Address Energy and Agriculture to Enhance Sustainability, Says UNEP Report

June 7, 2010

Sustainability Imperative: Decouple Development from Environmental Degradation

Sangwon Suh

Brussels, Belgium—Reforming energy and agriculture should be top priorities in moving toward sustainable patterns of consumption, according to a new report from the United Nations Environmental Programme's (UNEP) International Panel for Sustainable Resource Management, which is co-chaired by former Bren School dean Ernst von Weizsäcker.

The report, co-authored by Bren assistant professor of industrial ecology Sangwon Suh and titled Environmental Impacts of Consumption and Production: Priority Products and Materials, is the latest in a series from the 27 experts who constitute the panel. It was released June 2 at the European Commission in Brussels.

The report focused on agriculture and energy as areas in which production and consumption patterns have the greatest negative environmental impacts and also present the greatest opportunities for generating "significant environmental, social, and economic returns," the authors wrote. "Current patterns of production and consumption of both fossil fuels and food are draining freshwater supplies, triggering losses of economically-important ecosystems such as forests, intensifying disease and death rates, and raising levels of pollution to unsustainable levels."

"Decoupling growth from environmental degradation is the number-one challenge facing governments," said Achim Steiner, UN Under-Secretary General and Executive Director of the UNEP.

Steiner identified "energy in the form of fossil fuels, and agriculture, especially the raising of livestock for meat and dairy products" as two areas "having a disproportionately high impact on people and the planet's life-support systems."

Von Weizsäcker, who served as dean of the Bren School from 2006 through 2009, said the report challenged the widely held view that rising affluence leads automatically to environmental improvements.

"In the case of CO2, a doubling of wealth leads typically to an increase of environmental pressure by 60 to 80 per cent, and in emerging economies this is sometimes even higher," von Weizsäcker said. "In the case of food, rising affluence is triggering a shift in diets toward meat and dairy products—livestock now consumes much of the world's crops and by inference a great deal of freshwater, fertilizers, and pesticides linked with that crop production in the first place."

"People may wonder what's new about this report, because we are used to hearing about the environmental problems caused by fossil fuels and agriculture," says Suh. "The point is that more than a thousand pollutants are generated by the myriad activities linked to the production-consumption chain of our modern economy. While there is a great deal of anecdotal evidence about which products and sectors are the most pollution-intensive, anecdotes do not add up to a full picture. It is therefore not easy to say which are the priority areas. This report is important because it is the first global-scale attempt to systematically translate fragmented data into quantitative environmental impacts of products throughout their life-cycle."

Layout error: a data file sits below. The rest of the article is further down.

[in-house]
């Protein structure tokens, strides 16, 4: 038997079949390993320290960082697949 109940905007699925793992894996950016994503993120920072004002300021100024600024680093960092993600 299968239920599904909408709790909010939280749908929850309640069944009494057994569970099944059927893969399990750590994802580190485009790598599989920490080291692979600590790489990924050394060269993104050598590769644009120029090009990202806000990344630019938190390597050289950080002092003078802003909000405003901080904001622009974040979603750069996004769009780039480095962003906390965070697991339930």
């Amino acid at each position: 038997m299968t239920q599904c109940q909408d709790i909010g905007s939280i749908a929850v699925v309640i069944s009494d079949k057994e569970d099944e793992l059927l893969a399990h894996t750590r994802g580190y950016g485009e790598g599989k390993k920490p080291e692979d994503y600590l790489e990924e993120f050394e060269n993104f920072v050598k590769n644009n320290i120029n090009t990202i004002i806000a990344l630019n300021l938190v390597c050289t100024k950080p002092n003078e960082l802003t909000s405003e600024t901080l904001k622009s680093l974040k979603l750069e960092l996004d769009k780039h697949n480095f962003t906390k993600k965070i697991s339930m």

The problem of the environmental impacts associated with energy and agriculture is becoming increasingly urgent with the increase in housing and meat consumption in developing economies, Suh explained.

"In this report, housing was identified as a major area of energy consumption, and therefore a significant cause of environmental impacts, and housing demand is growing rapidly in developing countries," he said. "For instance, the average living space per person in China was only about four square meters in 1980 but had risen to 24 square meters by 2005."

He explained that per capita meat consumption, which also has substantial environmental impacts, had tracked in a similar way, rose in China by 42 percent from 1995 to 2003, with recent projections of a 40 percent, to 70 kilograms per capita per year, within a few years. That is still much lower than US consumption, which is 120 kilograms per capita per year and still increasing.

While some efficiency gains are possible in terms of reducing the impacts of agriculture, according to the panel, a 50-percent growth in population by 2050 would overwhelm or offset those gains. They conclude: "A substantial reduction of impacts would only be possible with a substantial worldwide diet change, away from animal products."

The UNEP panel set out to identify activities or resources that contribute disproportionately to environmental pressures and impacts, focusing on production and manufacturing processes, products and consumption categories, and materials.

"Decoupling does not happen by itself, it can only be the result of strong policy action," said lead author Edgar Hertwich, of the Industrial Ecology Programme at the Norwegian University of Science and Technology."

Read the UNEP release

Read the UNEP International Panel for Sustainable Resource Management report.

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Ernst von Weizsäcker